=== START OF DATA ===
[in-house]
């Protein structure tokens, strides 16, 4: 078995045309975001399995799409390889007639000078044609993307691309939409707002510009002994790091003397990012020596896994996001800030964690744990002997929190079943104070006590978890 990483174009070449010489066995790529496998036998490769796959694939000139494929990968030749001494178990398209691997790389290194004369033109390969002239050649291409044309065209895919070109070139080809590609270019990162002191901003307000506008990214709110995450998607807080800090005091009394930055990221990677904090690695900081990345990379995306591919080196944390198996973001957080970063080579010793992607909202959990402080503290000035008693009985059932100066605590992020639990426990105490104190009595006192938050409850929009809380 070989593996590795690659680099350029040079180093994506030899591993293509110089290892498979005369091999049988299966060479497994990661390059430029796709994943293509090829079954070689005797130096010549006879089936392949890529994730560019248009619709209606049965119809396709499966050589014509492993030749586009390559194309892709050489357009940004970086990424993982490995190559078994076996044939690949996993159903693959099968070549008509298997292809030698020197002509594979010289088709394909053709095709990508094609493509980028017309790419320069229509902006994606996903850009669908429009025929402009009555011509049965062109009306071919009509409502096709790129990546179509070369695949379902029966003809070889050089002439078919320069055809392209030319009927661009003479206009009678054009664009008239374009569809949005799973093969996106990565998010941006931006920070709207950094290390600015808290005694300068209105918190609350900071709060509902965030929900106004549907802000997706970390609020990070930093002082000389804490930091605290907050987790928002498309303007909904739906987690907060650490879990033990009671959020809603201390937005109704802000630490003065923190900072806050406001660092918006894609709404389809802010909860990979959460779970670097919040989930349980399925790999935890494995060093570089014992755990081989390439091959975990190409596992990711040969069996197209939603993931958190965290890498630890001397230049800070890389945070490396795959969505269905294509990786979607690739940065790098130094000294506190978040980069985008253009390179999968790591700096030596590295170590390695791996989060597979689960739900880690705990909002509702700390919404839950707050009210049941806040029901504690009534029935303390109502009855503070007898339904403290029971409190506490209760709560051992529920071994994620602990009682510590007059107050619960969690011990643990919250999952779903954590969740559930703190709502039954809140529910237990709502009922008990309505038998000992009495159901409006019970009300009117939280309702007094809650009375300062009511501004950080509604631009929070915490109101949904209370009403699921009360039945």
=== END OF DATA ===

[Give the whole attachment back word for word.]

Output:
[in-house]
């Protein structure tokens, strides 16, 4: 078995045309975001399995799409390889007639000078044609993307691309939409707002510009002994790091003397990012020596896994996001800030964690744990002997929190079943104070006590978890 990483174009070449010489066995790529496998036998490769796959694939000139494929990968030749001494178990398209691997790389290194004369033109390969002239050649291409044309065209895919070109070139080809590609270019990162002191901003307000506008990214709110995450998607807080800090005091009394930055990221990677904090690695900081990345990379995306591919080196944390198996973001957080970063080579010793992607909202959990402080503290000035008693009985059932100066605590992020639990426990105490104190009595006192938050409850929009809380 070989593996590795690659680099350029040079180093994506030899591993293509110089290892498979005369091999049988299966060479497994990661390059430029796709994943293509090829079954070689005797130096010549006879089936392949890529994730560019248009619709209606049965119809396709499966050589014509492993030749586009390559194309892709050489357009940004970086990424993982490995190559078994076996044939690949996993159903693959099968070549008509298997292809030698020197002509594979010289088709394909053709095709990508094609493509980028017309790419320069229509902006994606996903850009669908429009025929402009009555011509049965062109009306071919009509409502096709790129990546179509070369695949379902029966003809070889050089002439078919320069055809392209030319009927661009003479206009009678054009664009008239374009569809949005799973093969996106990565998010941006931006920070709207950094290390600015808290005694300068209105918190609350900071709060509902965030929900106004549907802000997706970390609020990070930093002082000389804490930091605290907050987790928002498309303007909904739906987690907060650490879990033990009671959020809603201390937005109704802000630490003065923190900072806050406001660092918006894609709404389809802010909860990979959460779970670097919040989930349980399925790999935890494995060093570089014992755990081989390439091959975990190409596992990711040969069996197209939603993931958190965290890498630890001397230049800070890389945070490396795959969505269905294509990786979607690739940065790098130094000294506190978040980069985008253009390179999968790591700096030596590295170590390695791996989060597979689960739900880690705990909002509702700390919404839950707050009210049941806040029901504690009534029935303390109502009855503070007898339904403290029971409190506490209760709560051992529920071994994620602990009682510590007059107050619960969690011990643990919250999952779903954590969740559930703190709502039954809140529910237990709502009922008990309505038998000992009495159901409006019970009300009117939280309702007094809650009375300062009511501004950080509604631009929070915490109101949904209370009403699921009360039945």